When George Eastman introduced the first Kodak camera, he said, “You press the button, we do the rest.”
In Friday’s research colloquium, doctoral candidate Saul Kutnicki talked about the decline of the company’s Kodak Park in Rochester, New York.
This decline and closure reflects the idea of impermanent cinema, Kutnicki said.
His presentation, “Putting ‘… the rest’ to Rest and the Ends of Kodak Park,” talked about technological, economic and industrial shifts and their effects on Kodak and the film industry as a whole.
“The impermanence of cinema I’m interested in is intimately connected to a history of industrial change,” he said.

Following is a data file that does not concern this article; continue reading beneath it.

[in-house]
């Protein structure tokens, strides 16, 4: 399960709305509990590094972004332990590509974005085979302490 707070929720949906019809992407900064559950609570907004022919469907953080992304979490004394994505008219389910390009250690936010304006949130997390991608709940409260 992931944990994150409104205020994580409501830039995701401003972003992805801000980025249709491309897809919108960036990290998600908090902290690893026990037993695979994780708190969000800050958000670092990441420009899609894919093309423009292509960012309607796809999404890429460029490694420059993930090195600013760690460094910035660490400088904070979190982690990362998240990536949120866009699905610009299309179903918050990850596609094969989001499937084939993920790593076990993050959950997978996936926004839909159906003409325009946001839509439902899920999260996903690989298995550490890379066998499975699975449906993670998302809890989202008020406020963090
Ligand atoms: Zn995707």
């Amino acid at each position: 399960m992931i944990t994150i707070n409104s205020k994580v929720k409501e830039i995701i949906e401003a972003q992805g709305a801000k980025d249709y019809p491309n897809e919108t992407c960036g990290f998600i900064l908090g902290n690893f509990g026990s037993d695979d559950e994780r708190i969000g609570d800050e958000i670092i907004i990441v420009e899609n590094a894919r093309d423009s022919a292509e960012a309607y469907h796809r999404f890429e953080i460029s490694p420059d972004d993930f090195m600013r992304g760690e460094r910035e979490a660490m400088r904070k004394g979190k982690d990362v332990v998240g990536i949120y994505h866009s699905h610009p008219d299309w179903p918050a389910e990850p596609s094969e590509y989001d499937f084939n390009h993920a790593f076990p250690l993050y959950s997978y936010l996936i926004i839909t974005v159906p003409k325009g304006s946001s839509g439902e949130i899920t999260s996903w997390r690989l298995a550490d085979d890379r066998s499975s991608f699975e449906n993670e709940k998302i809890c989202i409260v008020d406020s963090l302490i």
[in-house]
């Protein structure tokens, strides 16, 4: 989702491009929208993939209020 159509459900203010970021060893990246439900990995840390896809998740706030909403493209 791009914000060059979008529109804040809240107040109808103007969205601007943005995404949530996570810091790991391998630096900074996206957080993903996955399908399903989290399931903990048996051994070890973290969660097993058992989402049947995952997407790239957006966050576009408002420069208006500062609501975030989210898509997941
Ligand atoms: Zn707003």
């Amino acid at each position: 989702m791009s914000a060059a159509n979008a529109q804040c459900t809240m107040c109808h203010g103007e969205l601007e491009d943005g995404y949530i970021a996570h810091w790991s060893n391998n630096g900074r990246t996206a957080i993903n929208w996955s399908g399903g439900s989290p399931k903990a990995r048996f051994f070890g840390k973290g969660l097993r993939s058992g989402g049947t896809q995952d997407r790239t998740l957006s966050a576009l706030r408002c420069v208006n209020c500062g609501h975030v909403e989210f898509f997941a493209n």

At its peak, Kodak Park was nearly as big as IU’s campus, he said. Then, Kodak was synonymous with the film industry.
The factory was constructed to be a large, permanent part of Rochester. Many of the structures themselves were made of brick, which contributed to this idea of industrial permanence.
“Nothing initially seems more striking about Kodak Park than its sheer size,” he said. “Kodak was meant to be seen as a permanent fixture.”
However, with the decline of film use came the decline of Kodak Park. The factory began to shrink, and buildings were demolished.
The company was aware of how the demolitions looked, Kutnicki said, and it tried to “reframe demolition as making room for progress.”
“The transformation of Kodak Park was certainly a tremor in the history of film,” he said.
Overall, the demise of Kodak Park marked the end of Kodak’s status as film and camera giant, he said, and it was a sign of the decline of a medium that people thought would be a permanent part of image and cinema culture.